Don't let complex regulations around exporting hinder your company from expanding into new markets.
This article first appeared in the Guardian.
"We all suffer from fear of the unknown, so my advice to new exporters is to educate yourself until the issue facing you is no longer unknown," says Stephen Fear.
Amid a climate of strengthening business growth and economic prosperity, budding exporters should be feeling more confident than ever about sending their goods and services overseas.
According to the British Chambers of Commerce (BCC) almost one in five service sector firms is currently on the verge of exporting.
So what's holding them back? For almost one-third (32 percent) of those exporting for the first time, excessive overseas regulation was seen as the biggest barrier, the BCC figures showed.
In another survey, 25 percent of small or medium-sized enterprises (SMEs) fear external regulations will hinder international expansion, followed by a lack of contacts (17 percent), resources (16 percent), knowledge (15 percent) and talent (15 percent).
The complex regulations around tax, VAT and compliance that surround the export process can seem onerous to SMEs, especially those trading overseas for the first time. The situation is compounded by the fact that the rules around exporting vary from one market to another.
Get help: it's often free
But with help and support available from a variety of sources, there is no reason for SMEs to allow red tape to tie up their export plans.
Often it is simply the fear of the unknown; foreign markets, unfamiliar languages, cultural nuances and confusing local laws that must be observed.
A solution for many exporters is to engage the services of a third-party provider that has the specific expertise and knowledge of the destination market as well as established relationships with delivery partners in those territories.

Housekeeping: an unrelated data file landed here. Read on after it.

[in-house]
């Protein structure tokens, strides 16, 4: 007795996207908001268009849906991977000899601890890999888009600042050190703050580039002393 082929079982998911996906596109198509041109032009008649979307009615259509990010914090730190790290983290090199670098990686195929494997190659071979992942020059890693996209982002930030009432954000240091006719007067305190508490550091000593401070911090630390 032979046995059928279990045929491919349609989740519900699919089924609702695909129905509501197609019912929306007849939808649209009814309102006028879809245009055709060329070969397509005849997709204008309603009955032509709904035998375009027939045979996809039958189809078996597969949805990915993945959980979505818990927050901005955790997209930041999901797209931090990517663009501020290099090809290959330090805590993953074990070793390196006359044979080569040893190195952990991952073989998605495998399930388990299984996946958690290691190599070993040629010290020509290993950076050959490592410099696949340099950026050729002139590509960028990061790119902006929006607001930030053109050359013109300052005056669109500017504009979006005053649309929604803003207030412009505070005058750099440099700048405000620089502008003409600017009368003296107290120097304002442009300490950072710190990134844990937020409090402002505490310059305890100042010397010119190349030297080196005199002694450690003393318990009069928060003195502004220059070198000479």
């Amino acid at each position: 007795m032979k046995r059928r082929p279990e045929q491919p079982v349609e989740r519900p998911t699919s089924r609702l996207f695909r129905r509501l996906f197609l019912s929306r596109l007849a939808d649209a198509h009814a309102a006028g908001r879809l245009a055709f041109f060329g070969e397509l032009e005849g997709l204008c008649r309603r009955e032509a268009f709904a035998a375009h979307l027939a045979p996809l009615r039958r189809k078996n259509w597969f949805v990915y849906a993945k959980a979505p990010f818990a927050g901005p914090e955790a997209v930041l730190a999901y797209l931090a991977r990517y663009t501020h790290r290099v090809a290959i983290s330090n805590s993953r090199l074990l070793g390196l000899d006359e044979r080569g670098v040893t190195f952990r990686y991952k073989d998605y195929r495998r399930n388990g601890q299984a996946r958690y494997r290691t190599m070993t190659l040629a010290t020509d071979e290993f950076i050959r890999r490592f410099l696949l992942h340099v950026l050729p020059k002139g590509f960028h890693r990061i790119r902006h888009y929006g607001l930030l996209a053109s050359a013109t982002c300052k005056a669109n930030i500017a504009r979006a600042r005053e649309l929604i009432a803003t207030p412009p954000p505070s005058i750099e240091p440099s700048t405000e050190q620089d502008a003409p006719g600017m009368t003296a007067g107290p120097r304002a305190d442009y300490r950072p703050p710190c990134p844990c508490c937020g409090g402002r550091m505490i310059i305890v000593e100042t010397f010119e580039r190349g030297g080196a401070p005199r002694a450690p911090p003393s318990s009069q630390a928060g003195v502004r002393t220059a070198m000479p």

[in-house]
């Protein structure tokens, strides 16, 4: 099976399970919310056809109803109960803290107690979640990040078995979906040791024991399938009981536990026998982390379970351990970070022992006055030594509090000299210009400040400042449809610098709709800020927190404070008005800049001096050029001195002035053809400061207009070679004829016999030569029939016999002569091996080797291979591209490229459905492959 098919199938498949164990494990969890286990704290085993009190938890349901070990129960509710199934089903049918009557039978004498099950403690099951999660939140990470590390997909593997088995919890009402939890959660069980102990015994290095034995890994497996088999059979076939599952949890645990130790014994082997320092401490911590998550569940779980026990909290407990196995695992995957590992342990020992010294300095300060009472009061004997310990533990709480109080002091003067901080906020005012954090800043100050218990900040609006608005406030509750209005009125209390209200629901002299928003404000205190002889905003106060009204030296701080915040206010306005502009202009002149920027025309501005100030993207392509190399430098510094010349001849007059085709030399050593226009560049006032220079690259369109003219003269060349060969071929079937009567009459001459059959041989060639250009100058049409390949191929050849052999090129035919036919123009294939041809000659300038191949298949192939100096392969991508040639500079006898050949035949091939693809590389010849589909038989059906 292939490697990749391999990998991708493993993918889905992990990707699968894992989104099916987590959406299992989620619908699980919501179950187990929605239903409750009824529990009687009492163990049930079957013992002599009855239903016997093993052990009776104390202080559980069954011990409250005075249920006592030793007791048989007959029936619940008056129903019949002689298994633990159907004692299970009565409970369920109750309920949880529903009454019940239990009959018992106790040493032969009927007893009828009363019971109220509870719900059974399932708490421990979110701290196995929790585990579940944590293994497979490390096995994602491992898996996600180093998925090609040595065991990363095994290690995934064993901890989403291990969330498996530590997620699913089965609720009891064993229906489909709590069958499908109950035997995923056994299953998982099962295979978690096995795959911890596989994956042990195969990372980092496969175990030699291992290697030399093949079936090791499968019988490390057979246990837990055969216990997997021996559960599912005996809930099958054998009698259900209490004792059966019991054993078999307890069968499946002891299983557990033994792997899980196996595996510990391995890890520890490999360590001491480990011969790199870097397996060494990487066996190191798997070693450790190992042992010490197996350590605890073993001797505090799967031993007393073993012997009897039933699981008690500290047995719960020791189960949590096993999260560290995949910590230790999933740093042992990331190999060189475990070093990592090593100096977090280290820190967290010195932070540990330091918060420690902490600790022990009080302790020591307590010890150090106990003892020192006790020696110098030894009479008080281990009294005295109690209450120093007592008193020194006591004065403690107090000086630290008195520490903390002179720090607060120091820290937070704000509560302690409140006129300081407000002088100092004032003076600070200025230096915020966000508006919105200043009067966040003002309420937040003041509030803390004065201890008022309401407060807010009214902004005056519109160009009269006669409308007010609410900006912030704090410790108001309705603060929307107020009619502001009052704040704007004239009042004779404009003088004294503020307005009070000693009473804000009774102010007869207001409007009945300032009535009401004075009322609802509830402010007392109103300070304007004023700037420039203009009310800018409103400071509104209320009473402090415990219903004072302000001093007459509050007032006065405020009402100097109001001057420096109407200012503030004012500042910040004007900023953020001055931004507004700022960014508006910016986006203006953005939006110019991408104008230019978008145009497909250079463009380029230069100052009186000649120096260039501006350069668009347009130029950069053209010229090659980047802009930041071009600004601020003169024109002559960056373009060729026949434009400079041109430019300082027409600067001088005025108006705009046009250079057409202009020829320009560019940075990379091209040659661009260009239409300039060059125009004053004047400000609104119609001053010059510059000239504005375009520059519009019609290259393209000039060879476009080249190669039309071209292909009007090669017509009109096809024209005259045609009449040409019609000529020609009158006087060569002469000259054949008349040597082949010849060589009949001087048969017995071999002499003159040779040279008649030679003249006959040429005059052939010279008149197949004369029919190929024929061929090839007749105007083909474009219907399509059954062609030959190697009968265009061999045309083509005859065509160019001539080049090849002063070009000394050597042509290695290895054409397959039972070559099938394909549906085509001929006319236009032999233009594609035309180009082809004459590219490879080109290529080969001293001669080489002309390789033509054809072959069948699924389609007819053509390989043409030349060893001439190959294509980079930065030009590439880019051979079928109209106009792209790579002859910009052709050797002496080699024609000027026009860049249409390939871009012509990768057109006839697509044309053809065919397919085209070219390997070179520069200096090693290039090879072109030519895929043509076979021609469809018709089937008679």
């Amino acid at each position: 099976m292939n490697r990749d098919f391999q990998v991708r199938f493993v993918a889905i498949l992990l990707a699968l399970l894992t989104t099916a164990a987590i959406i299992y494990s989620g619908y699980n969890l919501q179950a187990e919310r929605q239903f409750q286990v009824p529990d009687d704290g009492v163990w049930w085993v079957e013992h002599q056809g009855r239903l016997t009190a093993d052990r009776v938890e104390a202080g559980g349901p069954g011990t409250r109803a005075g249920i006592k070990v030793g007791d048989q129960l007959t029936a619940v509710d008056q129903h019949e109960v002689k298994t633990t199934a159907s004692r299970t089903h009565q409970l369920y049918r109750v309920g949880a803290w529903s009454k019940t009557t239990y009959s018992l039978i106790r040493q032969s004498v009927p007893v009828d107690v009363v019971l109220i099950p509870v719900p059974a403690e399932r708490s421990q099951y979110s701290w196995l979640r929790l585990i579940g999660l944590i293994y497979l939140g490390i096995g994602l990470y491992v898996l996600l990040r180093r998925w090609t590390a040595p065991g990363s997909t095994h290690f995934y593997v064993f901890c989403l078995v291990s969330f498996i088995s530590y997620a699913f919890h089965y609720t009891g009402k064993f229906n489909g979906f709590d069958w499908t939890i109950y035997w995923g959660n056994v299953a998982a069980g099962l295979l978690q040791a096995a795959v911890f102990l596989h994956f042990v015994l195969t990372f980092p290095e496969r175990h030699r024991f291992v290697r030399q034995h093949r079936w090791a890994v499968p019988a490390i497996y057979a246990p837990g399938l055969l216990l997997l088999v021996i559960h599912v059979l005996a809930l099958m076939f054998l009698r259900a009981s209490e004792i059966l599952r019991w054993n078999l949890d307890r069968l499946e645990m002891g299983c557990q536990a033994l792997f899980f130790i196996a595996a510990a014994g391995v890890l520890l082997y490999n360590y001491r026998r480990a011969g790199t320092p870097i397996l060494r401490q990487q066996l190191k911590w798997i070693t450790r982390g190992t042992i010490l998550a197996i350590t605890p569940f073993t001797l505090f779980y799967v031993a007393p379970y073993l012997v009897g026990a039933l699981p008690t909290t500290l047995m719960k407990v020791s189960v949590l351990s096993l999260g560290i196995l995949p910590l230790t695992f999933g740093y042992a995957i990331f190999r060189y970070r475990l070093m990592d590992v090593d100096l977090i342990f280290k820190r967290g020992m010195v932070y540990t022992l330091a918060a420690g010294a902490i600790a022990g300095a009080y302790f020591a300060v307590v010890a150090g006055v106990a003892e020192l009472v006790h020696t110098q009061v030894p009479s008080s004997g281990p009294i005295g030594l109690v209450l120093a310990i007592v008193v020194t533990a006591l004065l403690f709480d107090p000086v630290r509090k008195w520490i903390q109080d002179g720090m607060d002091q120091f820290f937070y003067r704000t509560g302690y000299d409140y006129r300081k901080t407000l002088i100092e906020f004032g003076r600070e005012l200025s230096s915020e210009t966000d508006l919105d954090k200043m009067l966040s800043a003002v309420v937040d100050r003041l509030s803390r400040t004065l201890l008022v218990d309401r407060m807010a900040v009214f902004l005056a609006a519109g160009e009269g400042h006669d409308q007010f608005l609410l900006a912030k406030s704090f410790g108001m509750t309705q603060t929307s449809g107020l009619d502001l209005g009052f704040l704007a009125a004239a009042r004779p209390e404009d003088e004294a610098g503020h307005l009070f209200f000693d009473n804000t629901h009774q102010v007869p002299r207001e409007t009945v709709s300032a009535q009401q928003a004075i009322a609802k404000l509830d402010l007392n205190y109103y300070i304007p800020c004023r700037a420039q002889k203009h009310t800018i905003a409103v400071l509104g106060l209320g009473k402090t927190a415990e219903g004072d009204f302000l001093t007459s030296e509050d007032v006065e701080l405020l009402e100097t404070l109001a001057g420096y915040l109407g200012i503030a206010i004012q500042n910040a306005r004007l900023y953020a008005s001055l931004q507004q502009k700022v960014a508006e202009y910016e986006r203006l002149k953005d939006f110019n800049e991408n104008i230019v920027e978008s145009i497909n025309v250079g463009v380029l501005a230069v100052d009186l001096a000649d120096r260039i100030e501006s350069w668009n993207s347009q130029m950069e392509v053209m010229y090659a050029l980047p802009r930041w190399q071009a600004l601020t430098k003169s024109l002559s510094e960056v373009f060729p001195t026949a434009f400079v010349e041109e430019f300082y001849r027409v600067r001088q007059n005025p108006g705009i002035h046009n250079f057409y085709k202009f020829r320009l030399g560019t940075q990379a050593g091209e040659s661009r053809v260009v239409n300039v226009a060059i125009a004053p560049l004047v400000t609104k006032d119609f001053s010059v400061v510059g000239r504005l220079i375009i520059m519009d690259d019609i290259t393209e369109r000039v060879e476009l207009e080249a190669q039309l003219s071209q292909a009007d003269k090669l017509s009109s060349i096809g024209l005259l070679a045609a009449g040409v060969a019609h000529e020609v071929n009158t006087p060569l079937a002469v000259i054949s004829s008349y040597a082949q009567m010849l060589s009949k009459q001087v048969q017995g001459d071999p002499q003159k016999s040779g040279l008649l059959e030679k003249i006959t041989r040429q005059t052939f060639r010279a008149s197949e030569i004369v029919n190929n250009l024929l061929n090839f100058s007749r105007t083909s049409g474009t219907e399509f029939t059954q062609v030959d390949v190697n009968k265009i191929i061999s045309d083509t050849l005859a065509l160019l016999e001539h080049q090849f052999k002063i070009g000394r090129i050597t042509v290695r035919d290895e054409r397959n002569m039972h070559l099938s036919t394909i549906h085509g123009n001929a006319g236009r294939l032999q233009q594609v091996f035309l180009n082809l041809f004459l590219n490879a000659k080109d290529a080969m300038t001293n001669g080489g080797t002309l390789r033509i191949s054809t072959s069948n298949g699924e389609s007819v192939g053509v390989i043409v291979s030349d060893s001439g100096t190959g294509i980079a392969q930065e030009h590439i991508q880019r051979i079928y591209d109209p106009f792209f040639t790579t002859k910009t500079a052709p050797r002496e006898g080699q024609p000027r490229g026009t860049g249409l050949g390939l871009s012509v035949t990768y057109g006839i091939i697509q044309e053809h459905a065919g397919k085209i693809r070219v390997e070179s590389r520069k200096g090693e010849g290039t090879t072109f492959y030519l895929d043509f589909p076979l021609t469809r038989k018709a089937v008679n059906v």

Many of the largest logistics service providers include useful information on their websites. For example, UPS explains how to estimate the landed cost of a shipment and clarifies country-specific regulations. As a customs broker UPS can also help facilitate moving goods across borders. Some companies have found that investing in staff training can also help with complexities of international export regulation.
Headquartered in Derby, U.K., digital communications firm Simoco Group also operates in the United States, Southeast Asia, the Middle East and Australia. Regulations vary among countries, so it's important to understand local legislation and stay on top of any changes, says CEO Mike Norfield.
"Obtaining export licenses can be time consuming and complex as the regulations are different for each country, so it is important to have well trained and experienced staff," Norfield says. "Exporters, whether new or not, should invest in specialist training and regular refresher courses for their staff."
The company also calls on the services of their local chambers of commerce, which they find particularly helpful as they can and do pass on the shared experiences of other member companies.
Remove the barriers
Exporters can never have too many good contacts. Stephen Fear, the British Library's entrepreneur in residence, advises new exporters to "network, network, network."
He advocates searching online for good quality export forums. Government sites offer a huge amount of largely free advice to exporters.
Finally, SMEs need to overcome the psychological barriers to exporting, which can often be the result of listening to the negative experiences of other exporters.
There are horror stories about shipping goods to some of the more challenging overseas markets in the Far East, but SMEs with export plans of their own should not be deterred by another business owner's bad experience.
By seeking out the advice that is available from the relevant bodies, finding an experienced delivery partner and finding out as much as they can about their chosen markets, many of the barriers to exporting will be removed.
Fear adds: "We all suffer from fear of the unknown, so my advice to new exporters is to educate yourself until the issue facing you is no longer unknown. Become knowledgeable about the subject of exporting, either by going on courses yourself or designating a couple of members of your team to go. Only after acquiring knowledge are you ready to take on the world."